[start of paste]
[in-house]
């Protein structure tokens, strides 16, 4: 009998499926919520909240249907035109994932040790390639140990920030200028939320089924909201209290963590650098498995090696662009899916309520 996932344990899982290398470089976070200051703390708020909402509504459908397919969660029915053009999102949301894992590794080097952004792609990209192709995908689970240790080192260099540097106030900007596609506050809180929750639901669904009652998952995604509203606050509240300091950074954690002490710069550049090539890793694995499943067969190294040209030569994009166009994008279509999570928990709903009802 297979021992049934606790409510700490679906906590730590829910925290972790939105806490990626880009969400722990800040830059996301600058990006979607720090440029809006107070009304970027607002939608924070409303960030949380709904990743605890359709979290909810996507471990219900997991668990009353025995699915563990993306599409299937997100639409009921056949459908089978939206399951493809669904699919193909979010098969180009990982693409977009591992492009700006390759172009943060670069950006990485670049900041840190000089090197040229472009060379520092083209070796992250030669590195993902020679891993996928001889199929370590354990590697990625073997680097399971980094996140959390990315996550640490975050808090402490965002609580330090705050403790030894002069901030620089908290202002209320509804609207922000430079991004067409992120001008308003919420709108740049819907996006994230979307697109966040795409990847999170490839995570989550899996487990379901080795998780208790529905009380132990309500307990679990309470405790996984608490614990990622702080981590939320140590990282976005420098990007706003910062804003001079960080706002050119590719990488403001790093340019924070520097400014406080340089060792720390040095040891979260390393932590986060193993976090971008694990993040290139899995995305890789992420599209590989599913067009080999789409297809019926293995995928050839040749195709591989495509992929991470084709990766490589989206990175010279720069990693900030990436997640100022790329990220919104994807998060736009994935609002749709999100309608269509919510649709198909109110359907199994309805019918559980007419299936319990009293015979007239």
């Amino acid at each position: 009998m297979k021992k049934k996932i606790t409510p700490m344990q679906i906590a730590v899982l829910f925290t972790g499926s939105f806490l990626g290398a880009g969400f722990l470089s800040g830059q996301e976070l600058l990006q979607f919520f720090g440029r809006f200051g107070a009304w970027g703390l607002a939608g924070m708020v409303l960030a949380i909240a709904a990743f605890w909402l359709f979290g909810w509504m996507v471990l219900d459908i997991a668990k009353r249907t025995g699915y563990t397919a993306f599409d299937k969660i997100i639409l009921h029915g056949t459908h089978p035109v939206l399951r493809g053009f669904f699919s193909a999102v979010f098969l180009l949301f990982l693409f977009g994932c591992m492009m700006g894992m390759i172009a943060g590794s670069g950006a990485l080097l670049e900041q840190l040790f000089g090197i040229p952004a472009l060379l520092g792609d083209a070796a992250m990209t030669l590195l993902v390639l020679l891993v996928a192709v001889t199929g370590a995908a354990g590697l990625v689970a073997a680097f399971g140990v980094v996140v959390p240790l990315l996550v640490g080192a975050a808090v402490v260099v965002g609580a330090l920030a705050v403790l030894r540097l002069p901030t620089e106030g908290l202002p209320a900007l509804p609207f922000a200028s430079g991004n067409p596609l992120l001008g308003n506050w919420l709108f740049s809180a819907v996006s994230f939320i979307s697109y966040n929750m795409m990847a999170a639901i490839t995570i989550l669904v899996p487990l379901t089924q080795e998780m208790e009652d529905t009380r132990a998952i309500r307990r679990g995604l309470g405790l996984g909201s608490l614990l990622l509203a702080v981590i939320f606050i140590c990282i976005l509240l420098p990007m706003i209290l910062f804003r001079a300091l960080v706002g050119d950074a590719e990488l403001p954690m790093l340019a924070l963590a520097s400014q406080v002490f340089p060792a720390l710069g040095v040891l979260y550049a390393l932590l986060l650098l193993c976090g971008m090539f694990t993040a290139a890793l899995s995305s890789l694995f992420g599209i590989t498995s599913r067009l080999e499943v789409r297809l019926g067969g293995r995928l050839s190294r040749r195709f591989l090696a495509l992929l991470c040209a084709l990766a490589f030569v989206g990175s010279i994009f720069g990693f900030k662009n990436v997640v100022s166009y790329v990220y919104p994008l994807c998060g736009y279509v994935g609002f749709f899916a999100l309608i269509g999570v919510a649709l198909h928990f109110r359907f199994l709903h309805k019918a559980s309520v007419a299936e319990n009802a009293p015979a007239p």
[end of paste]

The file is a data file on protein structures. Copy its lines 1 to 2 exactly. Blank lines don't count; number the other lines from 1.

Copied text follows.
[in-house]
């Protein structure tokens, strides 16, 4: 009998499926919520909240249907035109994932040790390639140990920030200028939320089924909201209290963590650098498995090696662009899916309520 996932344990899982290398470089976070200051703390708020909402509504459908397919969660029915053009999102949301894992590794080097952004792609990209192709995908689970240790080192260099540097106030900007596609506050809180929750639901669904009652998952995604509203606050509240300091950074954690002490710069550049090539890793694995499943067969190294040209030569994009166009994008279509999570928990709903009802 297979021992049934606790409510700490679906906590730590829910925290972790939105806490990626880009969400722990800040830059996301600058990006979607720090440029809006107070009304970027607002939608924070409303960030949380709904990743605890359709979290909810996507471990219900997991668990009353025995699915563990993306599409299937997100639409009921056949459908089978939206399951493809669904699919193909979010098969180009990982693409977009591992492009700006390759172009943060670069950006990485670049900041840190000089090197040229472009060379520092083209070796992250030669590195993902020679891993996928001889199929370590354990590697990625073997680097399971980094996140959390990315996550640490975050808090402490965002609580330090705050403790030894002069901030620089908290202002209320509804609207922000430079991004067409992120001008308003919420709108740049819907996006994230979307697109966040795409990847999170490839995570989550899996487990379901080795998780208790529905009380132990309500307990679990309470405790996984608490614990990622702080981590939320140590990282976005420098990007706003910062804003001079960080706002050119590719990488403001790093340019924070520097400014406080340089060792720390040095040891979260390393932590986060193993976090971008694990993040290139899995995305890789992420599209590989599913067009080999789409297809019926293995995928050839040749195709591989495509992929991470084709990766490589989206990175010279720069990693900030990436997640100022790329990220919104994807998060736009994935609002749709999100309608269509919510649709198909109110359907199994309805019918559980007419299936319990009293015979007239």